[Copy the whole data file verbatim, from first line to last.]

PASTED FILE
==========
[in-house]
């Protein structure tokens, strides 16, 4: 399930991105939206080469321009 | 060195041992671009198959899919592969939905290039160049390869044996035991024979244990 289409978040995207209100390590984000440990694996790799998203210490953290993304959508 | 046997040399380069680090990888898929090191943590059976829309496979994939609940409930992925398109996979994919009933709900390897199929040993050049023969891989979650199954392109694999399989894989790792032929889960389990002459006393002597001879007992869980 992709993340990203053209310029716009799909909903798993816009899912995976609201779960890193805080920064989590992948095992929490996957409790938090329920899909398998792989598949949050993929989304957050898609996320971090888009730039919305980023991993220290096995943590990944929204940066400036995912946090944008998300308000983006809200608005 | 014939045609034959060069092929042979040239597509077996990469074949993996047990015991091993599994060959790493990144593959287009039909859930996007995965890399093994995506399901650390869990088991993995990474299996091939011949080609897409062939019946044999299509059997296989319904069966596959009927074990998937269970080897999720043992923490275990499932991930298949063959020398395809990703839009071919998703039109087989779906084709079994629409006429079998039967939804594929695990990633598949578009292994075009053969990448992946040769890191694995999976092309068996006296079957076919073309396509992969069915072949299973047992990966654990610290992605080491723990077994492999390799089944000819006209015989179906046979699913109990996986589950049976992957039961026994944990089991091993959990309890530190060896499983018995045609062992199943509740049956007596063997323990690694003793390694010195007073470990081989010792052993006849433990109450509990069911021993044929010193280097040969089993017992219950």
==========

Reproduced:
[in-house]
């Protein structure tokens, strides 16, 4: 399930991105939206080469321009 | 060195041992671009198959899919592969939905290039160049390869044996035991024979244990 289409978040995207209100390590984000440990694996790799998203210490953290993304959508 | 046997040399380069680090990888898929090191943590059976829309496979994939609940409930992925398109996979994919009933709900390897199929040993050049023969891989979650199954392109694999399989894989790792032929889960389990002459006393002597001879007992869980 992709993340990203053209310029716009799909909903798993816009899912995976609201779960890193805080920064989590992948095992929490996957409790938090329920899909398998792989598949949050993929989304957050898609996320971090888009730039919305980023991993220290096995943590990944929204940066400036995912946090944008998300308000983006809200608005 | 014939045609034959060069092929042979040239597509077996990469074949993996047990015991091993599994060959790493990144593959287009039909859930996007995965890399093994995506399901650390869990088991993995990474299996091939011949080609897409062939019946044999299509059997296989319904069966596959009927074990998937269970080897999720043992923490275990499932991930298949063959020398395809990703839009071919998703039109087989779906084709079994629409006429079998039967939804594929695990990633598949578009292994075009053969990448992946040769890191694995999976092309068996006296079957076919073309396509992969069915072949299973047992990966654990610290992605080491723990077994492999390799089944000819006209015989179906046979699913109990996986589950049976992957039961026994944990089991091993959990309890530190060896499983018995045609062992199943509740049956007596063997323990690694003793390694010195007073470990081989010792052993006849433990109450509990069911021993044929010193280097040969089993017992219950």